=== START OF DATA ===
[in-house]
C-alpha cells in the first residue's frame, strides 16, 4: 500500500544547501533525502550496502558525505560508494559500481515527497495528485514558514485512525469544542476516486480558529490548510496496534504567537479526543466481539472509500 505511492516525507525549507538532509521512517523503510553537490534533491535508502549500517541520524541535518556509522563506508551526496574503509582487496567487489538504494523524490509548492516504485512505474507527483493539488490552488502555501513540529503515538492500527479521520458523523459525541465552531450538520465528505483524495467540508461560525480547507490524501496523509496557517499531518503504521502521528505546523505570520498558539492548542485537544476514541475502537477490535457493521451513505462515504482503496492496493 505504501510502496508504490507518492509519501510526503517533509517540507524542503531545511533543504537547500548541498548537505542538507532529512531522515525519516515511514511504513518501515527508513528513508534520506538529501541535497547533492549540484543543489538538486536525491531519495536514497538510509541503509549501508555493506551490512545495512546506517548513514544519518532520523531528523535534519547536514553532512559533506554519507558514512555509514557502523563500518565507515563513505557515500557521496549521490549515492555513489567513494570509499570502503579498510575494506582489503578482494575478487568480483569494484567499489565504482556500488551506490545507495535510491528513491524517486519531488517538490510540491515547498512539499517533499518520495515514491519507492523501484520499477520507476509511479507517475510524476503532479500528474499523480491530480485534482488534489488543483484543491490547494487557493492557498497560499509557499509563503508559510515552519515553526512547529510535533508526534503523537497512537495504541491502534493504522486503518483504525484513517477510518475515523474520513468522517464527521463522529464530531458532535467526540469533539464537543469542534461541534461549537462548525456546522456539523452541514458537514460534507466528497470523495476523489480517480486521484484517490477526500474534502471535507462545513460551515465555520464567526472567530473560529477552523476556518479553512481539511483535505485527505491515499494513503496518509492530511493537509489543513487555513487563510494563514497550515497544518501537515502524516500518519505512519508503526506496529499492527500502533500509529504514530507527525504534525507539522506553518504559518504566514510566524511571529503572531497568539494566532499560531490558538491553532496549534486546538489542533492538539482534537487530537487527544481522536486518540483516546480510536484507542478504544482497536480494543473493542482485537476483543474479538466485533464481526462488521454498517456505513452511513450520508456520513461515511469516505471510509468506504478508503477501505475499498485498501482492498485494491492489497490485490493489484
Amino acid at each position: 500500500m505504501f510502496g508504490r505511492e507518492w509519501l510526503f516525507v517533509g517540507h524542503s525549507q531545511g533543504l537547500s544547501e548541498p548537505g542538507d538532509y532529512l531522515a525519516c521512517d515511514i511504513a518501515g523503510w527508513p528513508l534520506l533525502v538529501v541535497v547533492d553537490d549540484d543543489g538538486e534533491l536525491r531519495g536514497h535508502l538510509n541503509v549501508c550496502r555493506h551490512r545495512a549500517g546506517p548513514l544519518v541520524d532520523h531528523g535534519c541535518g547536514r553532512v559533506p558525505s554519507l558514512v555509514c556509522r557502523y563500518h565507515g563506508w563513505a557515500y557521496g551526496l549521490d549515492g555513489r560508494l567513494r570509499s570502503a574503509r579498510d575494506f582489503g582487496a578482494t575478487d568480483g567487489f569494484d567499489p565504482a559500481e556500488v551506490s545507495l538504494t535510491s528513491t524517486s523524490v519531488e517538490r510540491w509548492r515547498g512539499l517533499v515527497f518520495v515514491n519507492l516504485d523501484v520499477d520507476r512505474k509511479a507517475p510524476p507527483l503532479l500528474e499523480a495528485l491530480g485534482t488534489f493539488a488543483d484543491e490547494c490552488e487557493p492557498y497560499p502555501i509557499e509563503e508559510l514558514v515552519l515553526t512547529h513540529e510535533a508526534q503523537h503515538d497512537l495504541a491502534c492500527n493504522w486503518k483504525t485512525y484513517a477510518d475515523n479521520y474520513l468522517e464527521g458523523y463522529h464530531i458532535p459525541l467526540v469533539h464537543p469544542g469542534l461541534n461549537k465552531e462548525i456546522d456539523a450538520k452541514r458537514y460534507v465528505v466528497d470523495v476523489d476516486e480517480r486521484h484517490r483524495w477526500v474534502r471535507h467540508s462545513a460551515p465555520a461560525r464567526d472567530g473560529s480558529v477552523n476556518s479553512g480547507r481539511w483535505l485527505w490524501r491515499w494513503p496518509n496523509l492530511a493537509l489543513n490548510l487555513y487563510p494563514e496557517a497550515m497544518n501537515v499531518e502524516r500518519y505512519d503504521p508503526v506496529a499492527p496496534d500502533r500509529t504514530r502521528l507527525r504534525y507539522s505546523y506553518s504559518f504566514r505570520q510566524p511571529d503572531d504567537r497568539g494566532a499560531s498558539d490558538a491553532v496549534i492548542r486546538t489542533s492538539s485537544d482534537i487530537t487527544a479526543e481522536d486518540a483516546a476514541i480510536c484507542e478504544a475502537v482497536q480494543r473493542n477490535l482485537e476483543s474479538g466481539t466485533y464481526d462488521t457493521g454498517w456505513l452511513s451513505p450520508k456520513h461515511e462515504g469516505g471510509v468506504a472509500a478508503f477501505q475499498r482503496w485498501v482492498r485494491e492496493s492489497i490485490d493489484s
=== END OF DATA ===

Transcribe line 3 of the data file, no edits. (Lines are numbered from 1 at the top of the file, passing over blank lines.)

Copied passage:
Amino acid at each position: 500500500m505504501f510502496g508504490r505511492e507518492w509519501l510526503f516525507v517533509g517540507h524542503s525549507q531545511g533543504l537547500s544547501e548541498p548537505g542538507d538532509y532529512l531522515a525519516c521512517d515511514i511504513a518501515g523503510w527508513p528513508l534520506l533525502v538529501v541535497v547533492d553537490d549540484d543543489g538538486e534533491l536525491r531519495g536514497h535508502l538510509n541503509v549501508c550496502r555493506h551490512r545495512a549500517g546506517p548513514l544519518v541520524d532520523h531528523g535534519c541535518g547536514r553532512v559533506p558525505s554519507l558514512v555509514c556509522r557502523y563500518h565507515g563506508w563513505a557515500y557521496g551526496l549521490d549515492g555513489r560508494l567513494r570509499s570502503a574503509r579498510d575494506f582489503g582487496a578482494t575478487d568480483g567487489f569494484d567499489p565504482a559500481e556500488v551506490s545507495l538504494t535510491s528513491t524517486s523524490v519531488e517538490r510540491w509548492r515547498g512539499l517533499v515527497f518520495v515514491n519507492l516504485d523501484v520499477d520507476r512505474k509511479a507517475p510524476p507527483l503532479l500528474e499523480a495528485l491530480g485534482t488534489f493539488a488543483d484543491e490547494c490552488e487557493p492557498y497560499p502555501i509557499e509563503e508559510l514558514v515552519l515553526t512547529h513540529e510535533a508526534q503523537h503515538d497512537l495504541a491502534c492500527n493504522w486503518k483504525t485512525y484513517a477510518d475515523n479521520y474520513l468522517e464527521g458523523y463522529h464530531i458532535p459525541l467526540v469533539h464537543p469544542g469542534l461541534n461549537k465552531e462548525i456546522d456539523a450538520k452541514r458537514y460534507v465528505v466528497d470523495v476523489d476516486e480517480r486521484h484517490r483524495w477526500v474534502r471535507h467540508s462545513a460551515p465555520a461560525r464567526d472567530g473560529s480558529v477552523n476556518s479553512g480547507r481539511w483535505l485527505w490524501r491515499w494513503p496518509n496523509l492530511a493537509l489543513n490548510l487555513y487563510p494563514e496557517a497550515m497544518n501537515v499531518e502524516r500518519y505512519d503504521p508503526v506496529a499492527p496496534d500502533r500509529t504514530r502521528l507527525r504534525y507539522s505546523y506553518s504559518f504566514r505570520q510566524p511571529d503572531d504567537r497568539g494566532a499560531s498558539d490558538a491553532v496549534i492548542r486546538t489542533s492538539s485537544d482534537i487530537t487527544a479526543e481522536d486518540a483516546a476514541i480510536c484507542e478504544a475502537v482497536q480494543r473493542n477490535l482485537e476483543s474479538g466481539t466485533y464481526d462488521t457493521g454498517w456505513l452511513s451513505p450520508k456520513h461515511e462515504g469516505g471510509v468506504a472509500a478508503f477501505q475499498r482503496w485498501v482492498r485494491e492496493s492489497i490485490d493489484s